A four-year PhD studentship is available to study meiotic chromosome structure and recombination through biochemistry, biophysics, X-ray crystallography and bioinformatics. It will be based in my lab in Newcastle and will include an extended rotation period with Dr Dan Rigden in Liverpool. The details of the project are as follows:
The molecular structure and function of the synaptonemal complex in chromosome synapsis and recombination during meiosis
Meiosis, the process of reductive cell division, is essential for fertility and genetic diversity in all sexually reproducing organisms. At the centre of this process is the synaptonemal complex (SC), a protein superstructure that acts a molecular ‘zipper’ to bind together homologous chromosomes along their entire length. The three-dimensional architecture of the SC imposes the necessary chromosomal structure and provides the physical framework for meiotic recombination and crossover formation. These processes are achieved through homologous recombination-mediated DNA double-strand break repair pathways, and are essential for fertility. Defects in synaptonemal complex formation lead to infertility, recurrent miscarriage and aneuploidies such as Down’s syndrome, in addition to germline cancers. However, whilst the protein building blocks of the synaptonemal complex have been identified in both humans and yeast, the structure of the complex and its molecular function in meiosis remain unknown.
This PhD project aims to elucidate the molecular structures of the principal yeast SC components Zip1 and Ecm11-Gmc2, and to determine their mechanism of SC assembly. This will be achieved through recombinant protein purification, a range of biophysical techniques (including SEC-MALS, SEC-SAXS, CD and EM), X-ray crystallography, yeast two-hybrid and genetics, and computational bioinformatics. It will therefore involve an unprecedented level of multi-disciplinary training. We will combine the resulting molecular information with our ongoing studies on the human SC to define the underlying molecular basis for SC function across eukaryotes. This will enable us to translate directly between human and yeast systems, allowing us to exploit the genetic tractability of yeast in a manner that is directly applicable to our understanding of human fertility. Ultimately, we aim to engineer a chimeric system in which a humanised SC is assembled and functional in yeast, and thus establish a truly genetically tractable cellular system for studying a full human SC in vivo.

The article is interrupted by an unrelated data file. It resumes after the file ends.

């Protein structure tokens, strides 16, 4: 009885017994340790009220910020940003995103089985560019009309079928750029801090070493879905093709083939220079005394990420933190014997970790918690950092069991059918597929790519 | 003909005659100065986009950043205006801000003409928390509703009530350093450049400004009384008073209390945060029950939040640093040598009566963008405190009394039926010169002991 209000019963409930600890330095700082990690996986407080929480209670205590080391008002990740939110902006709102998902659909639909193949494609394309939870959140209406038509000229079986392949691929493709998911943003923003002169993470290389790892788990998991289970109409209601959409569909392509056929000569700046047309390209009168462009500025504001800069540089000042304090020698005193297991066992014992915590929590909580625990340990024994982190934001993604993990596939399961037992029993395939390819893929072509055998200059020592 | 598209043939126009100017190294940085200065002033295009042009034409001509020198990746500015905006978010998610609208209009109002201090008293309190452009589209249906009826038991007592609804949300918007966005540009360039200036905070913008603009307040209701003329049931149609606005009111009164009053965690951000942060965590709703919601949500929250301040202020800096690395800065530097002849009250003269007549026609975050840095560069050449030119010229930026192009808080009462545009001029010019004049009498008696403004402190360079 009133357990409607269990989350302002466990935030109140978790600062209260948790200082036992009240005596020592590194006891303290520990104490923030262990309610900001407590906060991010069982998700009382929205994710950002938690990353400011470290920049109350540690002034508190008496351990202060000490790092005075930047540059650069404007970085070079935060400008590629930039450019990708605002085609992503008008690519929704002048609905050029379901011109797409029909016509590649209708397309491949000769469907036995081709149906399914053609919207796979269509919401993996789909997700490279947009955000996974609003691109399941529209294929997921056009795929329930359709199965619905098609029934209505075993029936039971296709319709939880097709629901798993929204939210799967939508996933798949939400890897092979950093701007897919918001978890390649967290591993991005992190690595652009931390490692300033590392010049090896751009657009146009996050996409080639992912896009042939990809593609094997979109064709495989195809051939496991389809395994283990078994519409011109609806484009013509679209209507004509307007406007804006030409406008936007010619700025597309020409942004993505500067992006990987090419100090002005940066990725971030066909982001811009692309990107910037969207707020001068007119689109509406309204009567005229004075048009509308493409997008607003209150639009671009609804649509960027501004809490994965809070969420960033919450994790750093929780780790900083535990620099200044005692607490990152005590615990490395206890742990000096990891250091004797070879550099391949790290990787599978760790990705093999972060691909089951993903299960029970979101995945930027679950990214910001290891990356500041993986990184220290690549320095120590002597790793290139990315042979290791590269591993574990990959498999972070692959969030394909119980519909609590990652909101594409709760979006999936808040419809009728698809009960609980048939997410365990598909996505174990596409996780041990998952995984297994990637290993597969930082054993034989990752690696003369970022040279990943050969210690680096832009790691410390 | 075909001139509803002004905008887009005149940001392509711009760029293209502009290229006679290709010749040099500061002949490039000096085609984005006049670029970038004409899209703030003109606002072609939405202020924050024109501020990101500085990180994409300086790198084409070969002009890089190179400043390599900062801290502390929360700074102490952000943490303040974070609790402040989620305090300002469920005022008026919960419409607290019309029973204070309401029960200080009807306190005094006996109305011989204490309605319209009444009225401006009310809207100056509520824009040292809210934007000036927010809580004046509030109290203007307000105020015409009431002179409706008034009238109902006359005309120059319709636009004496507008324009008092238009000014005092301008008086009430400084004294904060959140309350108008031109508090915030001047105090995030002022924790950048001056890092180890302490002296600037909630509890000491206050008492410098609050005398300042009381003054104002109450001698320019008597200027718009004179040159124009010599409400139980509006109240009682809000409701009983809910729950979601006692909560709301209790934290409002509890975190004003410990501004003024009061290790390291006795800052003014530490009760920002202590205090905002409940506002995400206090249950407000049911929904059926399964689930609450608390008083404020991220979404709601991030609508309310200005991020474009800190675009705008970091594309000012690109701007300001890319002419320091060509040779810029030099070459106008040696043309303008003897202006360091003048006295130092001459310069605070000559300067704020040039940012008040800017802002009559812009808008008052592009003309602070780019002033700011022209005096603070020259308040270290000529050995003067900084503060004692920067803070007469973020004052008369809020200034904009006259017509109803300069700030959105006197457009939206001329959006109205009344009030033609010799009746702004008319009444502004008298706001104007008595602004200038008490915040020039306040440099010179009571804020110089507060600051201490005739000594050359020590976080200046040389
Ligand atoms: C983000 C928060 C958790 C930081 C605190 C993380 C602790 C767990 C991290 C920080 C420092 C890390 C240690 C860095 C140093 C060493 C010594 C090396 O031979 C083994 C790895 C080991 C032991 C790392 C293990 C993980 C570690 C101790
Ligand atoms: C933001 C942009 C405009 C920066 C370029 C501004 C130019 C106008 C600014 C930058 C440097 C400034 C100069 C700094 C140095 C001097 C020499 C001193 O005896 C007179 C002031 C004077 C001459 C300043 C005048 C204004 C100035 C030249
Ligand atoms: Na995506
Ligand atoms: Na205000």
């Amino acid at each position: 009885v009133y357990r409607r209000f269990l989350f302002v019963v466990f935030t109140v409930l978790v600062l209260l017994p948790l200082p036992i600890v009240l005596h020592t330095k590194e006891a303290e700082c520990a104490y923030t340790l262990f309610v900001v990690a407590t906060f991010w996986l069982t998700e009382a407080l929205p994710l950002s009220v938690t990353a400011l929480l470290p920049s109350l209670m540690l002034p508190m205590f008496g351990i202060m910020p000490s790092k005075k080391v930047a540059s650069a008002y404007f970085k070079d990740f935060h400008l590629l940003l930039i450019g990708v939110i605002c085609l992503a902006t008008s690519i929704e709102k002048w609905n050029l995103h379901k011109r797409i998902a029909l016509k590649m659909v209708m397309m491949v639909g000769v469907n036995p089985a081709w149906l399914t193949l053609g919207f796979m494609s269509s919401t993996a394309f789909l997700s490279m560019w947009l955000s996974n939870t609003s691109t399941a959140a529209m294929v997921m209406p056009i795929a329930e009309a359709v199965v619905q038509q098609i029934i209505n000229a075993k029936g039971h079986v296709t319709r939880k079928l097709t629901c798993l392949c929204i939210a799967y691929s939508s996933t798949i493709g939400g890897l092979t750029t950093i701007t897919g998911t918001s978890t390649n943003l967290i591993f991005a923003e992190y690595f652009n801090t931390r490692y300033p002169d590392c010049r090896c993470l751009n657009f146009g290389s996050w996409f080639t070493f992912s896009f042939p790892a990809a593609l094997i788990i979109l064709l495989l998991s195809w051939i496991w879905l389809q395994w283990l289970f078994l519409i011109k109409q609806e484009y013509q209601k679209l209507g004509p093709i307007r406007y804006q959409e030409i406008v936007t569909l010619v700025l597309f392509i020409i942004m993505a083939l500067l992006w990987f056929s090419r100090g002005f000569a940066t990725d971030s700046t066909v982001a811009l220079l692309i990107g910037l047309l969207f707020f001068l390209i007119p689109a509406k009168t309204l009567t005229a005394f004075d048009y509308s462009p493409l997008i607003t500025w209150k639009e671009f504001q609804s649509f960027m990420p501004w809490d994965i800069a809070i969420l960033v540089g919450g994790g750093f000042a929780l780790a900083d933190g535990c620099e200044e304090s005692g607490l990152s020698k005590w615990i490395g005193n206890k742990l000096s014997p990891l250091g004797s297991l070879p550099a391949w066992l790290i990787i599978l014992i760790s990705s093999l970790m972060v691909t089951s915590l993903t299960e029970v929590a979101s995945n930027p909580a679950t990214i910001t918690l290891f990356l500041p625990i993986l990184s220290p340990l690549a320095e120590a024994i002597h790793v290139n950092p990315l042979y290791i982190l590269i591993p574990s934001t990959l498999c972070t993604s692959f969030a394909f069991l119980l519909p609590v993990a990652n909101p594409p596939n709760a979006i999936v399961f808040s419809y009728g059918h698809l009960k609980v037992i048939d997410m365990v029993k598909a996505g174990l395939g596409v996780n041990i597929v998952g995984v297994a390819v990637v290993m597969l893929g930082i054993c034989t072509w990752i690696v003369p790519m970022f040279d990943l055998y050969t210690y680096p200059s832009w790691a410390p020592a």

The PhD studentship is cross-institutional, and will be based primarily at Newcastle University, with Liverpool University hosting an extended rotation period and providing support as necessary throughout for the bioinformatics work. The project will be supervised by Dr Owen Davies (Newcastle) and Dr Dan Rigden (Liverpool), and is part of a collaboration with EM tomography, genetics and cellular biology groups within the institute and worldwide, with whom we will test our biochemical and crystallographic findings in cellular models. This project should result in highly publishable and high impact research findings in the fields of meiotic cell division, chromosomal biology and X-ray crystallography. The successful candidate will be a highly motivated individual with interests in solving fundamental molecular questions of cellular function through both practical structural biology and computational approaches.
This is a 4 year BBSRC studentship under the Newcastle-Liverpool-Durham DTP. The successful applicant will receive research costs, tuition fees and stipend (£14,296 for 2016-17). The PhD will start in October 2017. Applicants should have, or be expecting to receive, a 2.1 Hons degree (or equivalent) in a relevant subject. EU candidates must have been resident in the UK for 3 years in order to receive full support. There are 2 stages to the application process.
Please submit a full CV and covering letter directly to email@example.com
Please also feel free to contact me directly with any further queries.
Dr Owen Davies
Wellcome Trust and Royal Society Sir Henry Dale Fellow
Institute for Cell and Molecular Biosciences
Faculty of Medical Sciences
Telephone: +44 (0)191 208 7371